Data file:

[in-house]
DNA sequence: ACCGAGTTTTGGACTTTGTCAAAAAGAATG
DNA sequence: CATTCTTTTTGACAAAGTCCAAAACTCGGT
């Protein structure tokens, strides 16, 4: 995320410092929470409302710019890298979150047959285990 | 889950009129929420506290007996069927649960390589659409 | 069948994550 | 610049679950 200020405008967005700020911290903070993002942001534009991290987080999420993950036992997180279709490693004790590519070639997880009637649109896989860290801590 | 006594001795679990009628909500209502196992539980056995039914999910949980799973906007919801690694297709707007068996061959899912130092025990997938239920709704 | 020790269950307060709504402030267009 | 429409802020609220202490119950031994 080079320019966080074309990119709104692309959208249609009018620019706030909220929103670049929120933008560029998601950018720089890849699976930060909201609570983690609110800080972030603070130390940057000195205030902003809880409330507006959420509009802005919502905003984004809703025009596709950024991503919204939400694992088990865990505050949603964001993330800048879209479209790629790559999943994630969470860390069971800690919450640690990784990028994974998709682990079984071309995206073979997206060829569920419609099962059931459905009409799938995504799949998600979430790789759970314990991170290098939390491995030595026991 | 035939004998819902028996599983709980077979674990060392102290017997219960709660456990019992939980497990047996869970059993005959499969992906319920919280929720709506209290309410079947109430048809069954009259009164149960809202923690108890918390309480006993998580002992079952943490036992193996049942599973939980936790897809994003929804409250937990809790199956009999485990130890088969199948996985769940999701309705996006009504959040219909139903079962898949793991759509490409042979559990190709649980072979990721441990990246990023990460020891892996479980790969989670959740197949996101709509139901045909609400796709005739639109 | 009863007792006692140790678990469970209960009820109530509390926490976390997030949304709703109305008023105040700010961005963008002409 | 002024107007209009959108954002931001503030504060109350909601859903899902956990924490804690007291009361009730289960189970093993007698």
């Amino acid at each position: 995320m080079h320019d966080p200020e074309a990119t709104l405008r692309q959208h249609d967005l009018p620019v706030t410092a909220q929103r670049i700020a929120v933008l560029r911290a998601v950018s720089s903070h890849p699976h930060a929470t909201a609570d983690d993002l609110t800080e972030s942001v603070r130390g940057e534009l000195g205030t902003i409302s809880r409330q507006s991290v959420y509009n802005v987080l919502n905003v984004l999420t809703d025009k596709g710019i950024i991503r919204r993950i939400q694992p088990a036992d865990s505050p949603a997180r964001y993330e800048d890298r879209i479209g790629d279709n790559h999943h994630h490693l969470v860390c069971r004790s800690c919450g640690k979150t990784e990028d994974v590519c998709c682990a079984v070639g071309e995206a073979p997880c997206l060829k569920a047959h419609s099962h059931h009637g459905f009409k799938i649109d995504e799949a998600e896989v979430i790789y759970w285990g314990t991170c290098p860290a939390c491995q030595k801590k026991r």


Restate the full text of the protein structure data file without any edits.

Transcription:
[in-house]
DNA sequence: ACCGAGTTTTGGACTTTGTCAAAAAGAATG
DNA sequence: CATTCTTTTTGACAAAGTCCAAAACTCGGT
């Protein structure tokens, strides 16, 4: 995320410092929470409302710019890298979150047959285990 | 889950009129929420506290007996069927649960390589659409 | 069948994550 | 610049679950 200020405008967005700020911290903070993002942001534009991290987080999420993950036992997180279709490693004790590519070639997880009637649109896989860290801590 | 006594001795679990009628909500209502196992539980056995039914999910949980799973906007919801690694297709707007068996061959899912130092025990997938239920709704 | 020790269950307060709504402030267009 | 429409802020609220202490119950031994 080079320019966080074309990119709104692309959208249609009018620019706030909220929103670049929120933008560029998601950018720089890849699976930060909201609570983690609110800080972030603070130390940057000195205030902003809880409330507006959420509009802005919502905003984004809703025009596709950024991503919204939400694992088990865990505050949603964001993330800048879209479209790629790559999943994630969470860390069971800690919450640690990784990028994974998709682990079984071309995206073979997206060829569920419609099962059931459905009409799938995504799949998600979430790789759970314990991170290098939390491995030595026991 | 035939004998819902028996599983709980077979674990060392102290017997219960709660456990019992939980497990047996869970059993005959499969992906319920919280929720709506209290309410079947109430048809069954009259009164149960809202923690108890918390309480006993998580002992079952943490036992193996049942599973939980936790897809994003929804409250937990809790199956009999485990130890088969199948996985769940999701309705996006009504959040219909139903079962898949793991759509490409042979559990190709649980072979990721441990990246990023990460020891892996479980790969989670959740197949996101709509139901045909609400796709005739639109 | 009863007792006692140790678990469970209960009820109530509390926490976390997030949304709703109305008023105040700010961005963008002409 | 002024107007209009959108954002931001503030504060109350909601859903899902956990924490804690007291009361009730289960189970093993007698």
């Amino acid at each position: 995320m080079h320019d966080p200020e074309a990119t709104l405008r692309q959208h249609d967005l009018p620019v706030t410092a909220q929103r670049i700020a929120v933008l560029r911290a998601v950018s720089s903070h890849p699976h930060a929470t909201a609570d983690d993002l609110t800080e972030s942001v603070r130390g940057e534009l000195g205030t902003i409302s809880r409330q507006s991290v959420y509009n802005v987080l919502n905003v984004l999420t809703d025009k596709g710019i950024i991503r919204r993950i939400q694992p088990a036992d865990s505050p949603a997180r964001y993330e800048d890298r879209i479209g790629d279709n790559h999943h994630h490693l969470v860390c069971r004790s800690c919450g640690k979150t990784e990028d994974v590519c998709c682990a079984v070639g071309e995206a073979p997880c997206l060829k569920a047959h419609s099962h059931h009637g459905f009409k799938i649109d995504e799949a998600e896989v979430i790789y759970w285990g314990t991170c290098p860290a939390c491995q030595k801590k026991r």